Personalized Medicine Ultimate Form of Patient-Centricity
Customized treatments are the final step in putting patients at the center of pharma’s operations.
Personalized medicine is the ultimate form of patient-centricity. Identifying patients who are most likely to benefit from specialized treatments, and delivering those treatments to them quickly and effectively, is the Holy Grain of pharma. It promises to improve patient outcomes in a sustainable way, making the industry a trusted healthcare partner. For that to happen, the industry needs to redesign the way it’s collecting clinical evidence and how it interacts with its customers.
Savvy executives are already reaping the benefits of creating personalized treatments. Roche, with its HER2-positive therapies worth a total of US$20 billion in sales that continue to increase, is leading the pack. But others aren’t far behind. Twenty percent of new drugs approved by the FDA in 2014 were personalized medicines, demonstrating that pipelines are flourishing.
As our understanding of disease increases, so does the awareness that the “one size fits all” approach to medicine is misguided. Researchers and clinicians are now recognizing the need to take individual variability into account when planning treatment regimen, driving more resources into personalized medicine. In January this year, President Obama announced a US$215mln national Precision Medicine Initiative that, according to the White House, will “provide clinicians with new tools, knowledge and therapies to select which treatments will work best for which patients.”
“This is the future of medical care,” said Dr. Edward Abrahams, President, Personalized Medicine Coalition, in an interview with eyeforpharma. Personalized Medicine Coalition is an education and advocacy organization representing 250 institutions focused on personalizing treatments across the healthcare spectrum. “We need technologies that allow doctors to target the right medication at the right patient at the right time, improving safety, efficacy and outcomes, while systematically lowering the costs.”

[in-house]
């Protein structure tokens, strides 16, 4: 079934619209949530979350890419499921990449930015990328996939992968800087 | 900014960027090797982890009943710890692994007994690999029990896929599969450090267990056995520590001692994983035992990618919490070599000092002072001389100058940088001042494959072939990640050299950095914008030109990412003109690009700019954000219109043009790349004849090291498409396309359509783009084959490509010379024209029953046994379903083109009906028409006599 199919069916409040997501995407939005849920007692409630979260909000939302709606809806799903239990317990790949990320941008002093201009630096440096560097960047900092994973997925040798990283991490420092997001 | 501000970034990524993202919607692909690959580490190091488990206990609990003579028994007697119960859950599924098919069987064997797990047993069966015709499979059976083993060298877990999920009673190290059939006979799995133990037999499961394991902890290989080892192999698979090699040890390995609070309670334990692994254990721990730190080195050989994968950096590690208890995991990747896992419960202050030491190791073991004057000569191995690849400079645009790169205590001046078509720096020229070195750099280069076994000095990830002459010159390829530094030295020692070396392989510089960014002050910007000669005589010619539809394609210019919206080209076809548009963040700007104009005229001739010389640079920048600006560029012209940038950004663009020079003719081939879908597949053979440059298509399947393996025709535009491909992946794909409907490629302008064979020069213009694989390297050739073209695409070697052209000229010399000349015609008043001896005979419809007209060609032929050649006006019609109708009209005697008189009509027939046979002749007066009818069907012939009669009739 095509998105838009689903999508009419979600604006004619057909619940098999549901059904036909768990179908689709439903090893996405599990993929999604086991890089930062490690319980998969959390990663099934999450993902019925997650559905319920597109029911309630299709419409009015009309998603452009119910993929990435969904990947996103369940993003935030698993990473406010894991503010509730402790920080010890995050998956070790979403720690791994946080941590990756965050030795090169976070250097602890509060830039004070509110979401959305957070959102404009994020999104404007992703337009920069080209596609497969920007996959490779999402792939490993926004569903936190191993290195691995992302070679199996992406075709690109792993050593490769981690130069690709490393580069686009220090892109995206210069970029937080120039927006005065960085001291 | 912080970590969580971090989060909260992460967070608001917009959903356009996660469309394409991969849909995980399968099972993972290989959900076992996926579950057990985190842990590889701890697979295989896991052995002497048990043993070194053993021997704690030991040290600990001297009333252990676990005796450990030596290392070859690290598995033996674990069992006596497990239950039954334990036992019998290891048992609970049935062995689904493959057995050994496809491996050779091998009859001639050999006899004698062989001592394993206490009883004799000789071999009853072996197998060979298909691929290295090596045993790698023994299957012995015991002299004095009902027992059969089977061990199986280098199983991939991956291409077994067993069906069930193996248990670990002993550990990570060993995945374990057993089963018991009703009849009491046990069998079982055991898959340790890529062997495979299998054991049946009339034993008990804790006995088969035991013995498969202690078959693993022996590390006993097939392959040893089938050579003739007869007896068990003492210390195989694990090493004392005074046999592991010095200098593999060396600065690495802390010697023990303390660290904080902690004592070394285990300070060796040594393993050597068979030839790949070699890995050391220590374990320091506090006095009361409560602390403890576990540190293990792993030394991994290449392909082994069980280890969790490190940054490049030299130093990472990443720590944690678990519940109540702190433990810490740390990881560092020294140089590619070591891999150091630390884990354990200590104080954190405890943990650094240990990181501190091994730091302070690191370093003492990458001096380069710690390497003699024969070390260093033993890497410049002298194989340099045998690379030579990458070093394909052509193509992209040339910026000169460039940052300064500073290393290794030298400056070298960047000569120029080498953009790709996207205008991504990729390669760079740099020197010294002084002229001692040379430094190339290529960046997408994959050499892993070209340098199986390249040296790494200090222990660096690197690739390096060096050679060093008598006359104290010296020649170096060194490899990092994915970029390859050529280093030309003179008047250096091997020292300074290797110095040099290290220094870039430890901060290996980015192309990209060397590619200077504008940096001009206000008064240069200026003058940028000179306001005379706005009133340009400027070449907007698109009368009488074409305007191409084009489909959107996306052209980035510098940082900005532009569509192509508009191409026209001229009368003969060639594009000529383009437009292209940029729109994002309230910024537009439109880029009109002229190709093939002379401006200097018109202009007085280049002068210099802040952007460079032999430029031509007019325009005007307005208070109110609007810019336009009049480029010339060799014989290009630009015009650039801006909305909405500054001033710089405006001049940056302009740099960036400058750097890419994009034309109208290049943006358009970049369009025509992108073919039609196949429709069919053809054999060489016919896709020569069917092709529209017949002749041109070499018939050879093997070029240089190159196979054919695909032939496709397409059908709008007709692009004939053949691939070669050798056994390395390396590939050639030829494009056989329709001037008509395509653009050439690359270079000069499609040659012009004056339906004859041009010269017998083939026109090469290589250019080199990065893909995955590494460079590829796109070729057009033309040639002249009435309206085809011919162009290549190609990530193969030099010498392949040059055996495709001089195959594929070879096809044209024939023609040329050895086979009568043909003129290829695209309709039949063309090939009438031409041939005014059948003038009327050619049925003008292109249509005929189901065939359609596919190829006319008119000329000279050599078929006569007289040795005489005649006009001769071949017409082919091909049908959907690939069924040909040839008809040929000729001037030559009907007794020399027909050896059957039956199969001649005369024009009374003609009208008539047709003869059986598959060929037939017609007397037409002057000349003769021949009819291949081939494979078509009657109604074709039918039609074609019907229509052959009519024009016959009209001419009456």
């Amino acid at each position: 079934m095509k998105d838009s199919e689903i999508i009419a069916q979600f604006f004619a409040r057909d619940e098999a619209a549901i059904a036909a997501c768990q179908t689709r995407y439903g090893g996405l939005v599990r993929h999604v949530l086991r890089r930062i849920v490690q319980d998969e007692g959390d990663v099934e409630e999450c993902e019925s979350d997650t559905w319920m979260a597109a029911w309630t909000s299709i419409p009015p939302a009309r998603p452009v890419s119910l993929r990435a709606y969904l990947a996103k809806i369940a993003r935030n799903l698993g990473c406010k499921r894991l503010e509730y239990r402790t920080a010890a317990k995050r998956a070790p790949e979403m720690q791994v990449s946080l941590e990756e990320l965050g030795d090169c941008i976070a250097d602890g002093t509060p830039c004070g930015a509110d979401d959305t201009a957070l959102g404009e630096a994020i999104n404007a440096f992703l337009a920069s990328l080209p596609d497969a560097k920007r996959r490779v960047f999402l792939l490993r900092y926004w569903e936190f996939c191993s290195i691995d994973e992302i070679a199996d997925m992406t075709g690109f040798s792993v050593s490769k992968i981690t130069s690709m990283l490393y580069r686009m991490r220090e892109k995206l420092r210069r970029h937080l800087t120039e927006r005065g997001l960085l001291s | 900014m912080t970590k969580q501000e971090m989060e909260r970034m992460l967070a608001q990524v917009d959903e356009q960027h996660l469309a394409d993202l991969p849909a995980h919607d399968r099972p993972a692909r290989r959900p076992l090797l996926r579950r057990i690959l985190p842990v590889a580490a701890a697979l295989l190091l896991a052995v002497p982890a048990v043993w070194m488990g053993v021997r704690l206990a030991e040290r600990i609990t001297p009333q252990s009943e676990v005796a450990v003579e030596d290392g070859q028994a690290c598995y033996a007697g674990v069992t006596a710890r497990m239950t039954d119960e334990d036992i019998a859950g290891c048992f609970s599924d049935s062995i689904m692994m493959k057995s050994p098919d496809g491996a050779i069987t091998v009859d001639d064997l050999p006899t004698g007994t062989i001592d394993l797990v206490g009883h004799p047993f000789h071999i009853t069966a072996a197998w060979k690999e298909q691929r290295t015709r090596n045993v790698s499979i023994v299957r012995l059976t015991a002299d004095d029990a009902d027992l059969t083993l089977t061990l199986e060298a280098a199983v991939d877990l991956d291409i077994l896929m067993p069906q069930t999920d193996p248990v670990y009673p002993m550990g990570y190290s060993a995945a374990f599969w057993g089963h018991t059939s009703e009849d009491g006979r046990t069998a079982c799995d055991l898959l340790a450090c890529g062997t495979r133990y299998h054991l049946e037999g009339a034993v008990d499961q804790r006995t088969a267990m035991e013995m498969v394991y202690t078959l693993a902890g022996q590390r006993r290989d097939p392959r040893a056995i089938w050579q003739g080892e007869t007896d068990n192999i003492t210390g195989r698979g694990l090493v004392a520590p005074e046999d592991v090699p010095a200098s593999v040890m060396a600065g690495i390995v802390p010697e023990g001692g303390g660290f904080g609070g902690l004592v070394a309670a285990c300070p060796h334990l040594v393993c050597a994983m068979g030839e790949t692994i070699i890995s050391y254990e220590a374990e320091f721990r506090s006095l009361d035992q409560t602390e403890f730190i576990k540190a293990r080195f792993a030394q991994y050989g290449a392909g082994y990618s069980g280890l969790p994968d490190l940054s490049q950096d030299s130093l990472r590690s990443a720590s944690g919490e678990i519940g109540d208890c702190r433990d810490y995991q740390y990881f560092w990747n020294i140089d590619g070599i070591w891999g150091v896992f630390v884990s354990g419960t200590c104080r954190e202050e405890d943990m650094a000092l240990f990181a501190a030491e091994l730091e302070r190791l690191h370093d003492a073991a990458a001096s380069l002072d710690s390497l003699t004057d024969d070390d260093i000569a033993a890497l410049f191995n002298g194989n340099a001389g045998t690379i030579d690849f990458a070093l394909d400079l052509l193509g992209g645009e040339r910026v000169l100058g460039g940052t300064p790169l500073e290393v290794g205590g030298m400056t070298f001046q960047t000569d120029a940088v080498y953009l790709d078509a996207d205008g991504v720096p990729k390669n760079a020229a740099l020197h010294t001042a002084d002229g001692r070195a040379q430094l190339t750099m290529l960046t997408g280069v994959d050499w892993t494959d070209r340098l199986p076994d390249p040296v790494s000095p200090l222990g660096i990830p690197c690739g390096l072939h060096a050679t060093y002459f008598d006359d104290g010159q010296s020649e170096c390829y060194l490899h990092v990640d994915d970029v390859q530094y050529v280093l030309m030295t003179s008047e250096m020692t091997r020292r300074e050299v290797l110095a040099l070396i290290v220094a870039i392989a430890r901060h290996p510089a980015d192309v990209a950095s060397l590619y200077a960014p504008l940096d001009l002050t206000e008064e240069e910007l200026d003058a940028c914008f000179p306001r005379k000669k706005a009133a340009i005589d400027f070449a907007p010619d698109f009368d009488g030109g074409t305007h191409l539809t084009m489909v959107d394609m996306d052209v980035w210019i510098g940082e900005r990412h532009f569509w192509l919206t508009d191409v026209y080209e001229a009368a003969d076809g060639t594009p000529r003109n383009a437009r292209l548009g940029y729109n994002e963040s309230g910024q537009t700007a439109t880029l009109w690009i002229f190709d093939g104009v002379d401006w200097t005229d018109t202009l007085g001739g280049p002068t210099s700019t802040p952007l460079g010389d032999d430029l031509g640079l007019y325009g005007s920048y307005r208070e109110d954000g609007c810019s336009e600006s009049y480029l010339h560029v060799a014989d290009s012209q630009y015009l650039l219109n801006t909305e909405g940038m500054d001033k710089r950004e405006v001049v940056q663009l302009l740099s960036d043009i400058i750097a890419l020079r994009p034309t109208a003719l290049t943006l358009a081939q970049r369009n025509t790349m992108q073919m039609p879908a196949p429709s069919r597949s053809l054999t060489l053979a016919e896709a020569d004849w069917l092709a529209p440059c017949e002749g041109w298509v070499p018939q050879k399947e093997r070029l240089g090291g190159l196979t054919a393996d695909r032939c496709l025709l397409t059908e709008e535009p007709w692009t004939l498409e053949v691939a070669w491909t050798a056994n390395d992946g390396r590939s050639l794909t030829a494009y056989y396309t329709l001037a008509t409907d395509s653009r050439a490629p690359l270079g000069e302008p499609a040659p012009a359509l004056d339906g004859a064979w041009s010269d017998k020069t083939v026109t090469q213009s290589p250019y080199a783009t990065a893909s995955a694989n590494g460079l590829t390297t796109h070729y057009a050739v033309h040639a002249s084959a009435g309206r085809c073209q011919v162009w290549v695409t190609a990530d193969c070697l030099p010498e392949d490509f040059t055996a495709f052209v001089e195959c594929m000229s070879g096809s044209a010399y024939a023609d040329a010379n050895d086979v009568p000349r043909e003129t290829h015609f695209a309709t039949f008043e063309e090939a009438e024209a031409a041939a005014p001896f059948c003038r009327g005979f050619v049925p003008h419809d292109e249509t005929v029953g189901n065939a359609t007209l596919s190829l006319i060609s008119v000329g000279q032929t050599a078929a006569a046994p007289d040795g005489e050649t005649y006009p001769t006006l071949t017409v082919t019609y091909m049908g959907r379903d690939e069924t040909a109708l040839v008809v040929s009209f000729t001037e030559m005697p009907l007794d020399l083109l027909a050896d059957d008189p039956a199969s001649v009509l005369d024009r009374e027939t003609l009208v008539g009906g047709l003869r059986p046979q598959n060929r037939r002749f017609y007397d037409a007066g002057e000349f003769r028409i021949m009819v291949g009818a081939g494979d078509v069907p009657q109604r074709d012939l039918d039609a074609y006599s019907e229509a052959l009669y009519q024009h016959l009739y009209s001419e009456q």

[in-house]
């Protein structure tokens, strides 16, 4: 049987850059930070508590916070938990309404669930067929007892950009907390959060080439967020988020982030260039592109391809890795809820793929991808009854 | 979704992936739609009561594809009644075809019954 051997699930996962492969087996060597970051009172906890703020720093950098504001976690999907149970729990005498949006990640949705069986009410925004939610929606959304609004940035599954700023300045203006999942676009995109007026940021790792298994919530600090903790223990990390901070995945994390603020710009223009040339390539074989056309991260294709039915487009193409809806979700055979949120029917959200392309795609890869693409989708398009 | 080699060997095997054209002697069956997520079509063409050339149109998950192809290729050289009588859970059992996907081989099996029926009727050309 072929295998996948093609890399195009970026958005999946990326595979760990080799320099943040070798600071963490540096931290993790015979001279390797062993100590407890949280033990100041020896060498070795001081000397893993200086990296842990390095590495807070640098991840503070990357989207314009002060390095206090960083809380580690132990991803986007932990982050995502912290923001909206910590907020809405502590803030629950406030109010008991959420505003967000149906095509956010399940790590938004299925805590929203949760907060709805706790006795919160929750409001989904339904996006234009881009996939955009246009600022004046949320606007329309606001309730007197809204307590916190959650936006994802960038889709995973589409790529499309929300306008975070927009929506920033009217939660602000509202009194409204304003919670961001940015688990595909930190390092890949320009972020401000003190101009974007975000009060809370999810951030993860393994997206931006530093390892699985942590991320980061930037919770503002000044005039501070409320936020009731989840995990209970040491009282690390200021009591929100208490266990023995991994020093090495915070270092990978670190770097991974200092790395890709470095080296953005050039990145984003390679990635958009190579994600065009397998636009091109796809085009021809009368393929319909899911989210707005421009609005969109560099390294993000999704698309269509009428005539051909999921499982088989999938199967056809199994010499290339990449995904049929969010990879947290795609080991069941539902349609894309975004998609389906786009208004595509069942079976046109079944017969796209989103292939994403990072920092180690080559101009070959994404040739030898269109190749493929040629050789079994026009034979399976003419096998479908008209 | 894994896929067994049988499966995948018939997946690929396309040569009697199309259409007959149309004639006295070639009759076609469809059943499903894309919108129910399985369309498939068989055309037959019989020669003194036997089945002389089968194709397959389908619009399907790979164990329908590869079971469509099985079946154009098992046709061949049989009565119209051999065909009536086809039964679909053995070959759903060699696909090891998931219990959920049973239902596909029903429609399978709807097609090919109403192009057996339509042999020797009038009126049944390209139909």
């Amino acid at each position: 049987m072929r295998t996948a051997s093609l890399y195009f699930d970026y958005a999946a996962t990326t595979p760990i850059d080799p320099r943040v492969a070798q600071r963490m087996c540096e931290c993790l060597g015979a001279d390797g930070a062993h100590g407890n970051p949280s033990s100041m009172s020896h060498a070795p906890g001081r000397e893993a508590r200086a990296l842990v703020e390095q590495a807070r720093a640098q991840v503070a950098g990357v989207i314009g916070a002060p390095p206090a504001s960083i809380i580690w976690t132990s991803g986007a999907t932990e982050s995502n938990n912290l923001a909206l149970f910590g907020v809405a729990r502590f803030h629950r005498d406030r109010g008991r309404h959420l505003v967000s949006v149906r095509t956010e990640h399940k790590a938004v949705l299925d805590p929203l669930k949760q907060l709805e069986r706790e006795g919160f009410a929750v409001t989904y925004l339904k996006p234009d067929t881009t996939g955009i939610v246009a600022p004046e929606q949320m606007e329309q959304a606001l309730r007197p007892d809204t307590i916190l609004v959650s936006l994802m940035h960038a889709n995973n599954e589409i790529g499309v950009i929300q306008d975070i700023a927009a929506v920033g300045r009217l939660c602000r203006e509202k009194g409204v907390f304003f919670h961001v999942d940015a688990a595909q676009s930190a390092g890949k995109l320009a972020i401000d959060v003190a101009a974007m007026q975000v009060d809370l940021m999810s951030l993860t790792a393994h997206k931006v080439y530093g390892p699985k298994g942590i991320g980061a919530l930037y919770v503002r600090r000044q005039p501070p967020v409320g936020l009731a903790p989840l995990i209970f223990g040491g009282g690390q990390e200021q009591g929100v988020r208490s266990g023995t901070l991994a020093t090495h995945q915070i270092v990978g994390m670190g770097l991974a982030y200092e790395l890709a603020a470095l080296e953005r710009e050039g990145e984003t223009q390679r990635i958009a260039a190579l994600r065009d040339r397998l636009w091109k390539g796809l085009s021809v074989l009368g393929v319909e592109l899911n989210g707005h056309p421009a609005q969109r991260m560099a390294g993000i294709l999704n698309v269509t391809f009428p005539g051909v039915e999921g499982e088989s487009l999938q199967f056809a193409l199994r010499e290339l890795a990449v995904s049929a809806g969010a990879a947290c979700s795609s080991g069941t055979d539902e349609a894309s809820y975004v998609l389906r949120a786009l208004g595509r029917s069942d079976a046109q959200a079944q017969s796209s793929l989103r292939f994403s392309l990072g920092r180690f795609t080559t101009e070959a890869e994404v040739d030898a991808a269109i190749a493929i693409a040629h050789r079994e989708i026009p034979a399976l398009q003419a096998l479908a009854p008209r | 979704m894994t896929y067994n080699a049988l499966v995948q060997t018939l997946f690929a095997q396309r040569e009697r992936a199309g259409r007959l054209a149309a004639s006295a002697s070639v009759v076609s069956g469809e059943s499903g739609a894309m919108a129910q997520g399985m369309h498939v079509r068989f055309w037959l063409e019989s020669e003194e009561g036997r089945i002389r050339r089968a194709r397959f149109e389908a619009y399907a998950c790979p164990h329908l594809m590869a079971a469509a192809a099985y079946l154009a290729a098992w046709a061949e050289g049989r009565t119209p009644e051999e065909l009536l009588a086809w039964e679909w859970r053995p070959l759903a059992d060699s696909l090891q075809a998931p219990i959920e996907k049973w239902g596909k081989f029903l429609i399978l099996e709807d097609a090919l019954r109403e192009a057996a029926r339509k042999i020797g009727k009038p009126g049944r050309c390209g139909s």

Drugs help half of the people who take them
Sometimes drugs that show promise in clinical trials fail in clinical practice. Abilify (aripriprazole), one of the highest-grossing drugs in the US, improves psychotic symptoms in one out of five people who take it every day. Crestor (rosuvastatin), a popular drug prescribed for high cholesterol, helps one in 20 patients, while Nexium (esomeprazole) improves heartburn in one out of 25 individuals who receive a prescription. According to McKinsey & Co, of the US$292 billion spent in the U.S. on prescription drugs in 2008, as much as US$145 billion went to medications that didn’t help individual patients.
Other times, drugs not only do not help, but can also hurt certain subgroups. Serverent (salmeterol xinafoate) is a drug used in asthma and chronic obstructive pulmonary disease that appears dangerous to people of African-American descent. Safety data released to the FDA in 2003 showed that respiratory-related deaths and life-threatening events occurred four times as often among African-Americans who took the drug than among those who didn’t. Adverse drug reactions account for 4.2-30% of hospital admissions in the U.S. and Canada each year. The total cost associated with side effects is estimated at US$30.1 billion annually in the U.S. alone.
Personalized treatments lead to system savings
Effective use of personalized medicine can save the system a considerable amount of money. Interventions would be delivered quickly and accurately. Resources wouldn’t be wasted on a “trial and error” approach that comes with a high percentage of non-response and a considerable risk of an adverse reaction.
By introducing greater efficiencies into the system and avoiding unnecessary treatments, we’ll be able to lower the overall cost to the healthcare system and increase the value of a particular drug.
According to McKinsey, personalized strategies costing US$100-US$3,000 would generate savings at US$600-US$28,000 per patient. A more targeted study in 2009 demonstrated that US$604 million could be saved annually if the use of Vectibic (pantimmab) and Erbitux (centuximab), drugs used to treat metastatic colorectal cancer, was restricted to patients with the disease whose KRAS gene was not mutated. People without a mutated KRAS are the only group who benefit from the drug.
“By introducing greater efficiencies into the system and avoiding unnecessary treatments, we’ll be able to lower the overall cost to the healthcare system and increase the value of a particular drug. If you give a drug only to people in whom you know it will work, even if it is an expensive individual therapy, you generate savings to the overall system,” Dr. Abrahams explained.